Is the Bible Corrupted?

By: Dillon Burroughs

Skeptics often claim the Bible we have today has been corrupted and no longer resembles how it was originally written. Therefore, we cannot trust what it says. But the historical evidence provides a stark contrast to this claim.

First, consider the vast number of ancient manuscripts of the Bible. For example, there are over 5,800 manuscript copies of the New Testament or portions of it available in its original Greek language. Over 10,000 additional manuscripts exist in Latin, Syriac, Coptic, Armenian, Gothic, and other languages.

How does this compare with other ancient writings? No other document is even close. The ancient writing that has the second-most manuscript copies available is Homer. Approximately 643 copies of his writings appear. Only seven manuscript copies of Plato exist. If we are to dismiss the Bible due to an inadequate number of manuscripts, we must logically dismiss every single written document from the ancient world.

Second, the Bible includes early copies of its manuscripts. Nearly every book of the Old Testament was included in the findings of the Dead Sea Scrolls found starting in 1947. These documents date from the second century B.C. to the first century A.D. In other words, books such as Isaiah (traditionally written around 700 B.C.) were found in copies dating from only a few hundred years later.

The New Testament evidence is even stronger. A fragment of John's Gospel has been discovered that has been dated to approximately 125 A.D. Numerous New Testament books were being quoted by Clement of Rome (95 A.D.), Ignatius (c. 107 A.D.), and Polycarp (c. 110 A.D.). The earliest complete New Testament is Codex Sinaiticus, completed in the mid-fourth century, revealing the complete New Testament had been in circulation as a collection long before that time.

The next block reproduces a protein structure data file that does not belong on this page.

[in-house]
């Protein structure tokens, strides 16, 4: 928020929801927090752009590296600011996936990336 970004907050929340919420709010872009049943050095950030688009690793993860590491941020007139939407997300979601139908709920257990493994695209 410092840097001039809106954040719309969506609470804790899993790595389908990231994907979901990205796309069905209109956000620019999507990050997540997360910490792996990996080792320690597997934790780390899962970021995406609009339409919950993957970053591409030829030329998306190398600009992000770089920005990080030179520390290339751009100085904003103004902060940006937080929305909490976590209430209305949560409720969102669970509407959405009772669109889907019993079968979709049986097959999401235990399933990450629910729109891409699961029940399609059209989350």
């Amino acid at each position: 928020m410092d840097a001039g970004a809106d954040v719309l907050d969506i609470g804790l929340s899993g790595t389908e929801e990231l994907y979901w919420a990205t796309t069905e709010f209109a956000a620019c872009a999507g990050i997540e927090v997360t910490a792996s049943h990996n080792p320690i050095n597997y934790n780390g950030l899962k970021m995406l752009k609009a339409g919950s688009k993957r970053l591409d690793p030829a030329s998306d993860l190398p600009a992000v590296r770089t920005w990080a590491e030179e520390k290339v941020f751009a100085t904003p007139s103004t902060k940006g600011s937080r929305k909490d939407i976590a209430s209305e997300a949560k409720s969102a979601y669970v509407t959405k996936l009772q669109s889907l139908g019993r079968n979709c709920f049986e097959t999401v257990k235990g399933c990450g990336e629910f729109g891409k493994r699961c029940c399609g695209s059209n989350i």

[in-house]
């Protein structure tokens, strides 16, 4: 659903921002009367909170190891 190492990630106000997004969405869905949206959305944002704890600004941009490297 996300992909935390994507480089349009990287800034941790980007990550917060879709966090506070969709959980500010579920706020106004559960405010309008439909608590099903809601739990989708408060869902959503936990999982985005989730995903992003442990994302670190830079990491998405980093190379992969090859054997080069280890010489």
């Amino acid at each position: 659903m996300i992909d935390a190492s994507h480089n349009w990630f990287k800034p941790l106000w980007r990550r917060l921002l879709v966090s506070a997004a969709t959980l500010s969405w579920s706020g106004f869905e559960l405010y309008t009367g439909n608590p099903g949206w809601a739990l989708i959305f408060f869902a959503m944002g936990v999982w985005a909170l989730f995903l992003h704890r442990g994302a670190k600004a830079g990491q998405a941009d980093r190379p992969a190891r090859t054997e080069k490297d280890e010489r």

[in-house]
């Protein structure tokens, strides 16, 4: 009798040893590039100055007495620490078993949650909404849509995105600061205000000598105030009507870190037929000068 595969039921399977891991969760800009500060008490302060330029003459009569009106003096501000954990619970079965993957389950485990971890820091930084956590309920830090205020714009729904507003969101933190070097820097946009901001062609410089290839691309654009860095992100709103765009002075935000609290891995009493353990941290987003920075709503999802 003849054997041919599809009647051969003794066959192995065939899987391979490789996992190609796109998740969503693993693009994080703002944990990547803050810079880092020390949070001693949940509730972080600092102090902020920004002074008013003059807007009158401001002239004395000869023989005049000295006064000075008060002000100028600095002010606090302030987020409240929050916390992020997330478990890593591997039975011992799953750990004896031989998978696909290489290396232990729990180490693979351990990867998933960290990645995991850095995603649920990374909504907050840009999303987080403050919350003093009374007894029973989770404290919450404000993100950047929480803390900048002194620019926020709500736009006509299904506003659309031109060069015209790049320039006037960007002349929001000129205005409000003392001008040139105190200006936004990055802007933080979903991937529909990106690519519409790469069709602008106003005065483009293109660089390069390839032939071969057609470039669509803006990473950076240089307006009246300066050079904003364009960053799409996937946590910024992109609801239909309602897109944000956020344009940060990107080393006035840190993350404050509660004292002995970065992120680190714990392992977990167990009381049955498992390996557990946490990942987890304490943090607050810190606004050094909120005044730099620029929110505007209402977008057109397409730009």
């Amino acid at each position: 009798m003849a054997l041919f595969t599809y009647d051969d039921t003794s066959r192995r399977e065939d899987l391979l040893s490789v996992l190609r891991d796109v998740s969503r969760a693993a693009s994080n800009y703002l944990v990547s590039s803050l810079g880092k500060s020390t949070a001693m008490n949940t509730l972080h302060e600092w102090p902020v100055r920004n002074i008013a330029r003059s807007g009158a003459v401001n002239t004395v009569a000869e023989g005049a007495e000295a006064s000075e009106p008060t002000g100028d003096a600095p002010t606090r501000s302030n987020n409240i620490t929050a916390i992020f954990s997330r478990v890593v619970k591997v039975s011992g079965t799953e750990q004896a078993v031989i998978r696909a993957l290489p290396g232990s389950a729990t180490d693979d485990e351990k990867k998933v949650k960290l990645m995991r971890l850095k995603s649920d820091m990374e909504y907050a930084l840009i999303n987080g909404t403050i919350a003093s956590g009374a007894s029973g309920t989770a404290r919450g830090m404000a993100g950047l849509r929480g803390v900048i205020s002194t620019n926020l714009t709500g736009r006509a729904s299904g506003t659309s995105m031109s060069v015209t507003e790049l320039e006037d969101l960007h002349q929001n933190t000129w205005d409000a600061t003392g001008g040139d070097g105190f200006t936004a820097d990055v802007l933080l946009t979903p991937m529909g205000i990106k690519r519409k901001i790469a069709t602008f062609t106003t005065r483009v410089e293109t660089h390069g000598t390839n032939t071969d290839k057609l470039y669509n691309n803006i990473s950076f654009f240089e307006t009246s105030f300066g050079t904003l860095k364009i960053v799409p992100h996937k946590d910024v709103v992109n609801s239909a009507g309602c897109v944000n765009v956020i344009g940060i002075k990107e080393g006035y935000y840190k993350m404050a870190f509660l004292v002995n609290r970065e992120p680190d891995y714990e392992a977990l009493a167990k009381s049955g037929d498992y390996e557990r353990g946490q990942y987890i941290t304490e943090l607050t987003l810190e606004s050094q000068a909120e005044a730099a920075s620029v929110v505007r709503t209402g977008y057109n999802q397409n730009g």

Finally, the Bible includes extremely accurate manuscripts. Comparisons of the many ancient texts of the New Testament, for example, reveal that less than one percent of the differences involve anything beyond a minor misspelling. None deal with essential Christian doctrines.

The clear answer to "Do we have what they wrote?" is a resounding yes. We can confidently know that the Bible we have today is the same essential text written many years ago by those inspired by God (2 Peter 1:19-21) to author the living and active Word of God (Hebrews 4:12). As Paul wrote, "All Scripture is breathed out by God and profitable for teaching, for reproof, for correction, and for training in righteousness, that the man of God may be complete, equipped for every good work."

Image Credit: Ken and Nyetta; "Detail From A Dead Sea Scroll"; Creative Commons

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Published 1-31-12